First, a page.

# INTERSECTION THEORY CLASS 7

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1 INTERSECTION THEORY CLASS 7 RAVI VAKIL CONTENTS 1. Intersecting with a pseudodivisor 1 2. The first Chern class of a line bundle 3 3. Gysin pullback 4 4. Towards the proof of the big theorem Crash course in blowing up 5 1. INTERSECTING WITH A PSEUDODIVISOR Here s where we are. We have defined divisors of 3 sorts: Weil divisors, Cartier divisors, and pseudo-divisors (L, Z, s). I d like to make something more explicit than I have. An effective Cartier divisor on a scheme is a closed subscheme locally cut out by one function, and that function is not a zero-divisor. (Translation: the zero-set does not contain any associated points.) Pic X = group of line bundles = Cartier divisors modulo linear equivalence = Cartier divisors modulo principal Cartier divisors. We get a map from Cartier divisors to Weil divisors that descends to Pic X A dim X 1 X. We defined intersection with pseudo-divisors by linearity starting with D [V], where j : V X is a variety, by D [V] = [j D]. We ll do three things with this. First (or more correctly, last), this will be leveraged to define more complicated intersections, and to show that they behave well. Second, we ll use this to define the first Chern class of a line bundle, denoted c 1 (L). Third, we ll use it to define the Gysin pullback for a closed immersion of an effective Cartier divisor j : D X. Proposition 2.3. (a) (linearity in α) If D is a pseudo-divisor on X, and α and α are k-cycles on X, then D (α + α ) = D α + D α in A k 1 ( D ( α α )). (b) (linearity in D) If D and D are pseudo-divisors on X, and α is a k-cycle on X, then (D + D ) α = D α + D α in A k 1 (( D D ) α ). Date: Wednesday, October 13,

2 (c) (projection formula) Let D be a pseudo-divisor on X, f : X X a proper morphism, α a k-cycle on X, and g the morphism from f 1 ( D ) α to D f( α ) induced by f. Then g (f D α) = D f (α) in A k 1 ( D f( α )). (d) (commutes with flat base change) Let D be a pseudo-divisor on X, f : X X a flat morphism of relative dimension n, α a k-cycle on X, and g the induced morphism from f 1 ( D α ) to D α. Then f D f α = g (D α) in A k+n 1 (f 1 ( D α ). (e) If D is a pseudodivisor on X whose line bundle O X (D) is trivial, and α is a k-cycle on X, then D α = 0 in A k 1 ( α ). Proof. (a) This follows from the definition; D α is linear in the second argument because it was defined by linearity and D [V] for V a subvariety! Hence for the rest of the proof we can assume α = [V]. (b) Recall the definition of D [V]: We pull the pseudo-cartier divisor D back to V. We take any Cartier divisor giving that pseudo-divisor (let me sloppily call this D as well). We then take the Weil divisor corresponding to that Cartier divisor: D W ord W(D). This latter is a group homomorphism. (c) It suffices to deal with the case X = V and X = f(v): V V f(v) proper X X proper If we ve proved the desired result for the left portion of the above diagram, then we ve proved what we wanted. D can be chosen to be some Cartier divisor on X = f(v). Note that f D is also Cartier: the support of D doesn t contain the generic point of F(V) hence f D doesn t contain the generic point of V. Then we want to prove: f [f D] = deg(x /X)[D]. This is a local question on X, so we can assume D = div(r) for some rational function on X. Then we have: f [div(f r)] = [div(n(f r))] (came up in discussion of why proper pushforwards exist) (definition of norm) = div(r deg(x /X) ) D = (deg X /X)[div r]. (d) (Skipped for the sake of time) Again we can assume V = X, so D is represented by a Cartier divisor. We want to prove [f D] = f [D] as cycles on X. Both sides are additive, so we need only prove it for the case where D is effective. But we ve shown earlier (Lemma 2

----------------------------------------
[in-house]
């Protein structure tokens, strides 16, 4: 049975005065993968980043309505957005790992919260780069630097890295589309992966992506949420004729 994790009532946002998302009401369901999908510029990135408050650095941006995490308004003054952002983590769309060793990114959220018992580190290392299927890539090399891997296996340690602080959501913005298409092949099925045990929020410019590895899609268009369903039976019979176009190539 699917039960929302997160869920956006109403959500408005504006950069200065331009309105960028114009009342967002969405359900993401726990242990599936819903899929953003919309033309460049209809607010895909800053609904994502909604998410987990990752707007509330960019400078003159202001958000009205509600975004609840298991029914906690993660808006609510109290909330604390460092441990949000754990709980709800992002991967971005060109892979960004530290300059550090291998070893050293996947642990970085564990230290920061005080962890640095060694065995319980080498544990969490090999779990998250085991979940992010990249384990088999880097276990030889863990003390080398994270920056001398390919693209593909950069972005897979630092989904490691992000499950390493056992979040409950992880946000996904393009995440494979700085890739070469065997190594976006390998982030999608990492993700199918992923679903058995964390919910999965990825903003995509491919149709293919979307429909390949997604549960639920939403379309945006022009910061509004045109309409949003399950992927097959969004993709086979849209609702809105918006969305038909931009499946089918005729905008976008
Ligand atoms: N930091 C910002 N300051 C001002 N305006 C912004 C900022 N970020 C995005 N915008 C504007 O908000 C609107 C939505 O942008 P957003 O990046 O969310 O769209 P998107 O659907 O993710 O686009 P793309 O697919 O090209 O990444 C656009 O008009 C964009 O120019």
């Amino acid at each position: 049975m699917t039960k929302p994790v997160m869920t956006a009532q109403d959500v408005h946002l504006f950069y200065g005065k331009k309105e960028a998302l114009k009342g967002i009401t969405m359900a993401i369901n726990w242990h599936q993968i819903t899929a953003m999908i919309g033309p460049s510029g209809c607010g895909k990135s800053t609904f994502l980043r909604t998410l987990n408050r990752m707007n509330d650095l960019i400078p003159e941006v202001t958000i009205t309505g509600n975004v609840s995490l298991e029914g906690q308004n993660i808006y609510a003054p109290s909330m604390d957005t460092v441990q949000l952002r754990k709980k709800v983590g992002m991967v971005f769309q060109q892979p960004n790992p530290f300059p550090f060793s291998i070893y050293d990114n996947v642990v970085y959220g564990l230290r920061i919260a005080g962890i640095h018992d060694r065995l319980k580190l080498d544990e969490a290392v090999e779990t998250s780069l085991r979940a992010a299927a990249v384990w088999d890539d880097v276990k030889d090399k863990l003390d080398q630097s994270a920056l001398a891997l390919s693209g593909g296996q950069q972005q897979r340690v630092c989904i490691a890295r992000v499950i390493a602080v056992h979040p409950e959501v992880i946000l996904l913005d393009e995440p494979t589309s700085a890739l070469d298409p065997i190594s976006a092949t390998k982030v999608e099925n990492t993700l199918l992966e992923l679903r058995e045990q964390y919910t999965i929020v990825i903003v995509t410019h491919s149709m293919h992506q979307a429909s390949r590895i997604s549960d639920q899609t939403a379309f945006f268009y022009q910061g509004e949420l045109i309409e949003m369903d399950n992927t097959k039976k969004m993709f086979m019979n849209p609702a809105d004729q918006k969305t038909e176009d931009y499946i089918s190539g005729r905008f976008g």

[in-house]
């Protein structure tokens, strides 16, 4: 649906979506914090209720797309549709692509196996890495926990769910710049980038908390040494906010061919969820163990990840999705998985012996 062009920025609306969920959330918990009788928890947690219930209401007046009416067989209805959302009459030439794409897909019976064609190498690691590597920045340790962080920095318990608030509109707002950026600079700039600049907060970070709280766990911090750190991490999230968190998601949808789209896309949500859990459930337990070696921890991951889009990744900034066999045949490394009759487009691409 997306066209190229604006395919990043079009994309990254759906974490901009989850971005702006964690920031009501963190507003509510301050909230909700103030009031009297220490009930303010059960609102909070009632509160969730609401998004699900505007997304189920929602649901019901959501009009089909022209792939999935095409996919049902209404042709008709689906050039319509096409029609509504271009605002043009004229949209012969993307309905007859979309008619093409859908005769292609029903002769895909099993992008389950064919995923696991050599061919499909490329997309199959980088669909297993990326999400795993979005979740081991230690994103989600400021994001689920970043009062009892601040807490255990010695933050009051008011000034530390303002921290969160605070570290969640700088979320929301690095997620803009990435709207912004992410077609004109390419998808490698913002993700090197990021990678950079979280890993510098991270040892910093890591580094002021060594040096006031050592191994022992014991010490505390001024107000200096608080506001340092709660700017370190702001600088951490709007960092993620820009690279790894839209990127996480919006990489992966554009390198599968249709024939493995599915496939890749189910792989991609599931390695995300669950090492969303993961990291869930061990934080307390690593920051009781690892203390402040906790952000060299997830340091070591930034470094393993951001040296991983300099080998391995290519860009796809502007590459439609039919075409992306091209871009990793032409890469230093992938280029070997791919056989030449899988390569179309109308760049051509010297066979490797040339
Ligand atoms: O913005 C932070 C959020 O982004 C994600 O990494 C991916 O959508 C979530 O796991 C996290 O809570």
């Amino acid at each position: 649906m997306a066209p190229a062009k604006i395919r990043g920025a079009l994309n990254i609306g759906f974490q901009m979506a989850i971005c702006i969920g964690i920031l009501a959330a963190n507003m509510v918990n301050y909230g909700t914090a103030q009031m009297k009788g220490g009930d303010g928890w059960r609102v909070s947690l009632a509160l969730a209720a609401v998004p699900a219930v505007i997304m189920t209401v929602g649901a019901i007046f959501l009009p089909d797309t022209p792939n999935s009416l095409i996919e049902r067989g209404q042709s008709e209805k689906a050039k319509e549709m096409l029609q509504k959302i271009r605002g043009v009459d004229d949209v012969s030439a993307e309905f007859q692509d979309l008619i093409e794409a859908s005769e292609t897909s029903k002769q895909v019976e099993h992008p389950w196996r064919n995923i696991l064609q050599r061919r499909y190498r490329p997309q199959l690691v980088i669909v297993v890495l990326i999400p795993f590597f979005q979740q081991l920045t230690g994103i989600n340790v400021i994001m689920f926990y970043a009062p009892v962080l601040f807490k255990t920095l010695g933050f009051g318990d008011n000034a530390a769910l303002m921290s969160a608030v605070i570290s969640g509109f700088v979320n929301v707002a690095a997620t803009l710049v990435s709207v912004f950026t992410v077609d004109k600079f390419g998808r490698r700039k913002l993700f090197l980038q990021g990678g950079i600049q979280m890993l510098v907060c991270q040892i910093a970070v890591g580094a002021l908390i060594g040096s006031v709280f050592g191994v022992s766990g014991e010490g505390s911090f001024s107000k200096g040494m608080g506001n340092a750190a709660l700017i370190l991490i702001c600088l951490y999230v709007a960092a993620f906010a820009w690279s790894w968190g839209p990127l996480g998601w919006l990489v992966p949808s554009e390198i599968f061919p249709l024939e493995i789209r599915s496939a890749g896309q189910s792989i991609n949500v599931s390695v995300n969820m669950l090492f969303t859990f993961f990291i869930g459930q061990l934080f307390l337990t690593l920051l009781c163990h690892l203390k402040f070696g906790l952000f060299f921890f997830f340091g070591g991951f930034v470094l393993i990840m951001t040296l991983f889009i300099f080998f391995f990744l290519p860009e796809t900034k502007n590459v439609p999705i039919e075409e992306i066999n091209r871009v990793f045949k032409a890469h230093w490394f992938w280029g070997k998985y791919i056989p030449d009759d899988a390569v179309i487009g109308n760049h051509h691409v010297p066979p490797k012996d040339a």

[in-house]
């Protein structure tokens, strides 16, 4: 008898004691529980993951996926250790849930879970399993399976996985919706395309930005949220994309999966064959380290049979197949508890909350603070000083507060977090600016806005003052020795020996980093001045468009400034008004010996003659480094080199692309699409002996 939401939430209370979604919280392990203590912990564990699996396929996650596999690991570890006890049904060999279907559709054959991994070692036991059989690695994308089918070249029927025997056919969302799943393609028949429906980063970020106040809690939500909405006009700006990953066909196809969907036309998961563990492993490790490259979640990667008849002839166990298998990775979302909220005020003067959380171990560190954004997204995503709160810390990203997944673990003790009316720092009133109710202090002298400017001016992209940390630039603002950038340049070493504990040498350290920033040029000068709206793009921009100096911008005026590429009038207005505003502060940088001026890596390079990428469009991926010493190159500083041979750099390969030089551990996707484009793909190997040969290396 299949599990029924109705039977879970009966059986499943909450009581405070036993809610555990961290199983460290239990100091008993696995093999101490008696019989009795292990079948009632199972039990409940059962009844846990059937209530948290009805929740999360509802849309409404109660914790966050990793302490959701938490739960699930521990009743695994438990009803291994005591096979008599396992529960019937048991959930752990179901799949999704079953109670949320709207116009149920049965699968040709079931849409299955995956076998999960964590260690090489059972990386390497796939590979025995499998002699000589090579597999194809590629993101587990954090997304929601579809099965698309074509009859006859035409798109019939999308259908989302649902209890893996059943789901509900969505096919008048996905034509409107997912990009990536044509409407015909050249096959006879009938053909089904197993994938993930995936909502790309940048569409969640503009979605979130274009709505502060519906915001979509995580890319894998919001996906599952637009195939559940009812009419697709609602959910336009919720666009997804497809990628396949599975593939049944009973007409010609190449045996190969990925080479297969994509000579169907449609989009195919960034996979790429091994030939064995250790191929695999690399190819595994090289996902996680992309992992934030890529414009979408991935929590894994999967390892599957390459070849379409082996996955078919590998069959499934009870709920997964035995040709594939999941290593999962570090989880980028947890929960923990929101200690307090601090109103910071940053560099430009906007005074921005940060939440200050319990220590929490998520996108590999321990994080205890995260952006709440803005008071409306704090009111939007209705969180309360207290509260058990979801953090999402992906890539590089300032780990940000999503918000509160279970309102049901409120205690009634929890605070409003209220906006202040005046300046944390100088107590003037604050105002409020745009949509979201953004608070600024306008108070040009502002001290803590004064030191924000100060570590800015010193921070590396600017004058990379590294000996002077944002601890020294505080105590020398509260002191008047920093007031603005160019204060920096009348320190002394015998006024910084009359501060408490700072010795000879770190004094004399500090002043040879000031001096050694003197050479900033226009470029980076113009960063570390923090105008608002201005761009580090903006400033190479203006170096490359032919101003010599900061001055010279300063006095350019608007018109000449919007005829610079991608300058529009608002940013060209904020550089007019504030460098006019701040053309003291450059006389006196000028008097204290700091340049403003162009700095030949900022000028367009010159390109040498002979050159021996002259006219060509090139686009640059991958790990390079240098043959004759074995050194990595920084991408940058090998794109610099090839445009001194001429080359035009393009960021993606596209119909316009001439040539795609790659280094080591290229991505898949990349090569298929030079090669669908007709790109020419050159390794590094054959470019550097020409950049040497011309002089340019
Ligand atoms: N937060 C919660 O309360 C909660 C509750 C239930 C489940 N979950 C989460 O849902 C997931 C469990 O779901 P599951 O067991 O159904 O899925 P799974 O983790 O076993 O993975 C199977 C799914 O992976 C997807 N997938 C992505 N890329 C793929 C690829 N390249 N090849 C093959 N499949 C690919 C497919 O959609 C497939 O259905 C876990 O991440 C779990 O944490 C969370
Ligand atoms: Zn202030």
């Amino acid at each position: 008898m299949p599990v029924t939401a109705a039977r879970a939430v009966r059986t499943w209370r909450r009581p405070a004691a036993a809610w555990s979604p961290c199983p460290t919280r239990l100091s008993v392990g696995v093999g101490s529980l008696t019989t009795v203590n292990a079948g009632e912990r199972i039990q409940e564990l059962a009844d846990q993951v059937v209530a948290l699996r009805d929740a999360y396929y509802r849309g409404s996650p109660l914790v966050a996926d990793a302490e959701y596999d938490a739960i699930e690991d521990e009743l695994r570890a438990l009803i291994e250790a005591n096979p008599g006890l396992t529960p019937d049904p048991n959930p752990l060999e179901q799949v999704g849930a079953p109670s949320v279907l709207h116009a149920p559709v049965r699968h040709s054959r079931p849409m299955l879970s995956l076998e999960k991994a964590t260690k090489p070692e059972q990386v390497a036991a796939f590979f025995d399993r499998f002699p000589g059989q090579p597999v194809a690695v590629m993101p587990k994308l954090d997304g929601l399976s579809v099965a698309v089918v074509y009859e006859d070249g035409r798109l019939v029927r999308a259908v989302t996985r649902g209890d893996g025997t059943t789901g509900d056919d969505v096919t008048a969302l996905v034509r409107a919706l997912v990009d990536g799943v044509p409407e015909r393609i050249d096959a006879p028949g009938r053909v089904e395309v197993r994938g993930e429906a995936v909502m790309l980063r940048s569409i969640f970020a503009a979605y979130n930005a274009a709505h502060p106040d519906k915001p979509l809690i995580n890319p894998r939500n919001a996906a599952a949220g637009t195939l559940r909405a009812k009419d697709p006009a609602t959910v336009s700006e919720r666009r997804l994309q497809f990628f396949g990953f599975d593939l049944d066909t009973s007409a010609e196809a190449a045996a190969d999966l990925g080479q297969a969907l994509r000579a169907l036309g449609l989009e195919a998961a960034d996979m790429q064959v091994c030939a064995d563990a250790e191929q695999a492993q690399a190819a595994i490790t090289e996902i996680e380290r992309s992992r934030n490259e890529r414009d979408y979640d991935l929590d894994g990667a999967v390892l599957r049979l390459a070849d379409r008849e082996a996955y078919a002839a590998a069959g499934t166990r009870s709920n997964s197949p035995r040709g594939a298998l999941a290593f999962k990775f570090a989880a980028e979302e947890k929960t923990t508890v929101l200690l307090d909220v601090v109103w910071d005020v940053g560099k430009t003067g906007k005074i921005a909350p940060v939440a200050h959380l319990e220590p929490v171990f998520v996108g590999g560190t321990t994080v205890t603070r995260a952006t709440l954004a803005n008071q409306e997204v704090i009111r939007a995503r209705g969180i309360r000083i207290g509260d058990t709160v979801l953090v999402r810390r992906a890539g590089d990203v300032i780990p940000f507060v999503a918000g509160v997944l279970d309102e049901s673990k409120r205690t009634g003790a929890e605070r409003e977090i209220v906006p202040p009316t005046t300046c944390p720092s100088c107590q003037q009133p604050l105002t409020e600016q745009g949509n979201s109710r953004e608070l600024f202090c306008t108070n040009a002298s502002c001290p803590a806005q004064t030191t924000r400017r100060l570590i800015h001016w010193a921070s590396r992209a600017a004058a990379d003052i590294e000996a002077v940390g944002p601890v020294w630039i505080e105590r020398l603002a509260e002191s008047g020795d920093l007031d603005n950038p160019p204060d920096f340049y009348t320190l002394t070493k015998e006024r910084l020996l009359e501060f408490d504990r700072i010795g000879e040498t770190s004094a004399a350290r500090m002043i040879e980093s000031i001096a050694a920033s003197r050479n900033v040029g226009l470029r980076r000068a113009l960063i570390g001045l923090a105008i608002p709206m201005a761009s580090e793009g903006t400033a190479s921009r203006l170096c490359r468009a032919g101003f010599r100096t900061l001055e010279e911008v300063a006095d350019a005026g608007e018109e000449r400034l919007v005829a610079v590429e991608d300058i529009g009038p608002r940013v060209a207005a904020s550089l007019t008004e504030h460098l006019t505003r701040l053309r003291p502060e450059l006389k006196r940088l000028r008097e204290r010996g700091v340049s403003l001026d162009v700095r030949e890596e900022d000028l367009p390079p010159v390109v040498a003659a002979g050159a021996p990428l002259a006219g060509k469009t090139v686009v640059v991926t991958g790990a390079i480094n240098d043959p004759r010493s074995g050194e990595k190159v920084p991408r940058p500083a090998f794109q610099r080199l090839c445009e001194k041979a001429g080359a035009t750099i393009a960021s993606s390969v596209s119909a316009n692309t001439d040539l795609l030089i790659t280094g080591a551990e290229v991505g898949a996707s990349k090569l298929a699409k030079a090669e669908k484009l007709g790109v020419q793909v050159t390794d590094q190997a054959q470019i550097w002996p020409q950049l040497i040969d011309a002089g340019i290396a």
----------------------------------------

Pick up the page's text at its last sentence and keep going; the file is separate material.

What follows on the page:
3 in Section 2 of Class 4 notes, Oct. 4) that fundamental classes of subschemes behave well with respective to flat pullbacks, so we re done. (e) We may assume again that α = [V], V = X, and D is a Cartier divisor on X. We know that D is principal. Then we want to show that [D] = 0 in A k 1 (X). This follows from the fact that there is a group homomorphism from the group of Cartier divisors modulo linear equivalence (i.e. modulo principal divisors) to the group of Weil divisors modulo linear equivalence (the latter is A k 1 (X)). 2. THE FIRST CHERN CLASS OF A LINE BUNDLE The key result of this chapter is: Big Theorem 2.4. Let D and D be Cartier divisors on an n-dimensional variety X. Then D [D ] = D [D] in A n 1 ( D D ). Proof soon. Given a line bundle L of a scheme X, for any subvariety V of X, L V is isomorphic to O V (C) for some Cartier divisor C on V (determined up to linear equivalence). The Weil divisor [C] determines a well-defined element in A k 1 (X), denoted by c 1 (L) [V] := [C]. We extend this by linearity to get a map c 1 (L) : Z k X A k 1 X. Proposition 2.5. (a) If α is rationally equivalent to 0 on X, then c 1 (L) α = 0. There is therefore an induced homomorphism c 1 (L) : A k X A k 1 X. (That s what we ll usually mean by c 1 (L).) (b) (commutativity) If L, L are line bundles on X, α a k-cycle on X, then c 1 (L) (c 1 (L ) α) = c 1 (L ) (c 1 (L) α) in A k 2 X. (c) (projection formula) If f : X X is a proper morphism, L a line bundle on X, α a k-cycle on X, then f (c 1 (f L) α) = c 1 (L) f (α) in A k 1 X. (d) (flat pullback) If f : X X is flat of relative dimension n, l a line bundle on X, α a k-cycle on X, then c 1 (f L) f α = f (c 1 (L) α) in A k+n 1 X. (e) (additivity) If L and L are line bundles on X, α a k-cycle on X, then c 1 (L L ) α = c 1 (L) α + c 1 (L α) and c 1 (L ) α = c 1 (L) α in A k 1 X. 3